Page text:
During the pandemic, unemployment insurance was stretched to capacity. UI systems will continue to struggle to rebound, as states grapple with job openings and worker disconnect, as well as recruitment and retention challenges.

Meanwhile, beyond infrastructure funding, significant state dollars will continue to go toward employee raises, as states double down on workforce retention in a strong employee job market. State legislators will continue to prioritize wages in funding considerations.

Being able to retain workers is important to businesses, and that’s true for governments as well,” Underhill said.


Reducing state corrections spend

On the criminal justice front, while headlines focus on gun safety, states are wrestling with a criminal justice system strained beyond capacity. Economic and efficiency concerns top the list. While major budget areas such as higher education and Medicaid receive significant federal funds, corrections rely almost exclusively on state general funds, as noted by the National Conference of State Legislatures.

Meanwhile, of the state budget pie, roughly 5% goes toward corrections. Yet the criminal justice system continues an alarming upward tick. Between 2018 and 2019 alone, for example, states spent just over $45 billion on corrections, compared to $43.5 billion in the prior fiscal year, according to NCSL data analysis.

Looking to reduce this spend, state legislative activity will also focus on countermeasures such as criminal justice data collection (including the ability to analyze offenders who go through the state criminal justice system) and front-end justice reform, Underhill said. In the latter case, states will continue to take various measures to reduce prison stays, while holding offenders accountable and maintaining public safety.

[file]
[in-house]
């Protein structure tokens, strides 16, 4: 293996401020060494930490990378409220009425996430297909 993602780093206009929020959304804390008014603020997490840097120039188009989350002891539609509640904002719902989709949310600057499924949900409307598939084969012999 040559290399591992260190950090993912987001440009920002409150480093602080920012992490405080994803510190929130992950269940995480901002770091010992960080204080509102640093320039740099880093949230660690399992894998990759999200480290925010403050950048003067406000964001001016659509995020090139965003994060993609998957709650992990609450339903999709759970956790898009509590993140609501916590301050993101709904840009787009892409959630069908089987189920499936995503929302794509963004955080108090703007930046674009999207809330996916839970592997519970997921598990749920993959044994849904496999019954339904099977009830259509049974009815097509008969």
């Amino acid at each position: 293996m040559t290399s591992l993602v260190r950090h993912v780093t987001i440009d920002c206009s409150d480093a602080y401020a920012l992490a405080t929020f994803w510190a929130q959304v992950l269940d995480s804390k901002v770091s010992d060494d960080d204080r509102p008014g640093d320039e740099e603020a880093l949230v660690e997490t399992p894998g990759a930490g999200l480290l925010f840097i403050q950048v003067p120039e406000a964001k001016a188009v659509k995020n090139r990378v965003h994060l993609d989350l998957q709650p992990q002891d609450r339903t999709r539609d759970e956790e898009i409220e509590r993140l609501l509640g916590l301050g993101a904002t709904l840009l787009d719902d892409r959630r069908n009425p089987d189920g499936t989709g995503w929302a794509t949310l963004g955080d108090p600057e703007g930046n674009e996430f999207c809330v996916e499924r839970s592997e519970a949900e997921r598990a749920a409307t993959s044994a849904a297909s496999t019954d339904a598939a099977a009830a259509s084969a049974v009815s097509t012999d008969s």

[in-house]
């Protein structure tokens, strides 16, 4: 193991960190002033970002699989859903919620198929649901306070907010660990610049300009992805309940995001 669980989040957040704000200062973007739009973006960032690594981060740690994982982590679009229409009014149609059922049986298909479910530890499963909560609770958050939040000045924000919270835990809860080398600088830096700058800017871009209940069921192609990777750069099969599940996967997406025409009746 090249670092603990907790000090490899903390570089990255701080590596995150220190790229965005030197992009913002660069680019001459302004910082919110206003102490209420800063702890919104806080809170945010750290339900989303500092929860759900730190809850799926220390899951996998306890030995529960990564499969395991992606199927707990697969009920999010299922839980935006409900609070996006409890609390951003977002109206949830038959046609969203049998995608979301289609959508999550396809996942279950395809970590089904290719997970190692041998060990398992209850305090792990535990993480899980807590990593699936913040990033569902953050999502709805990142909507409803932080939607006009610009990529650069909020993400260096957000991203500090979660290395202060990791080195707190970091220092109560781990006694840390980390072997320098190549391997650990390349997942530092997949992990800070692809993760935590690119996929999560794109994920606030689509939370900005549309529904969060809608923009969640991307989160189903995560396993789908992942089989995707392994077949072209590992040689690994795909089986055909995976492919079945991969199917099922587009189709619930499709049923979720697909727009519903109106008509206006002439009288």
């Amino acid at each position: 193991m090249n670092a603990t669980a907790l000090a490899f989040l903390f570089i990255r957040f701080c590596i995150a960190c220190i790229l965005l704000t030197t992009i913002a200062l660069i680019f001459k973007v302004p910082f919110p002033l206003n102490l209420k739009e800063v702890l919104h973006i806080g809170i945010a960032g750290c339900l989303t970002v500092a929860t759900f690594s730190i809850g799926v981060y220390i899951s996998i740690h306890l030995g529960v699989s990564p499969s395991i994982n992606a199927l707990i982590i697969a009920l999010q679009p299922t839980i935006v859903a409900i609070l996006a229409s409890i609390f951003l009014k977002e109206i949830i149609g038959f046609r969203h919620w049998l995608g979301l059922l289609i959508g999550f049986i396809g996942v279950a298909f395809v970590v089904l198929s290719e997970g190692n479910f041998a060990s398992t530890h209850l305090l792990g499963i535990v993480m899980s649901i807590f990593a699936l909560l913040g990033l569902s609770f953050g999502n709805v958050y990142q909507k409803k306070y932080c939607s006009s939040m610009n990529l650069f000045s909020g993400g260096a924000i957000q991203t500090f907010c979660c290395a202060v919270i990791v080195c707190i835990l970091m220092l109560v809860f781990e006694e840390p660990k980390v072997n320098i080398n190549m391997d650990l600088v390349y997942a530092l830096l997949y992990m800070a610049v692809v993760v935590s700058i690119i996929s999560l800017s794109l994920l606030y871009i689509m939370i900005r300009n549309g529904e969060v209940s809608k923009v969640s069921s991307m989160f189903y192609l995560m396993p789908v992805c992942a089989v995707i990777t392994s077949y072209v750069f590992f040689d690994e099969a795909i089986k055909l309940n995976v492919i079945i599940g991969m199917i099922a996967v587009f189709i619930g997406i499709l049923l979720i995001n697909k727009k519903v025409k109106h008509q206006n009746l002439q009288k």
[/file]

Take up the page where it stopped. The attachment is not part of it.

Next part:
“This is largely driven by both what’s [appropriate] for people in the prison system and by the finances of it,” Underhill said. Expect this tricky balancing act to continue into 2023 and beyond.

Addressing education employment shortage and pandemic-related learning loss

While discussion of parental demands for greater control over school curriculum and youth sports occupied education-related headlines, state legislative activity on the school front has largely focused elsewhere, Underhill said.

As with the larger economy, schools continue to face deep, unprecedented personnel shortages. Even before the pandemic, high-quality teachers, tutors, and mental health professionals were in short supply, as noted by the National Conference of State Legislatures. With heightened urgency, state legislators have now had to assess even more aggressive steps to attract and retain not only teachers but other essential personnel such as cafeteria workers and bus drivers.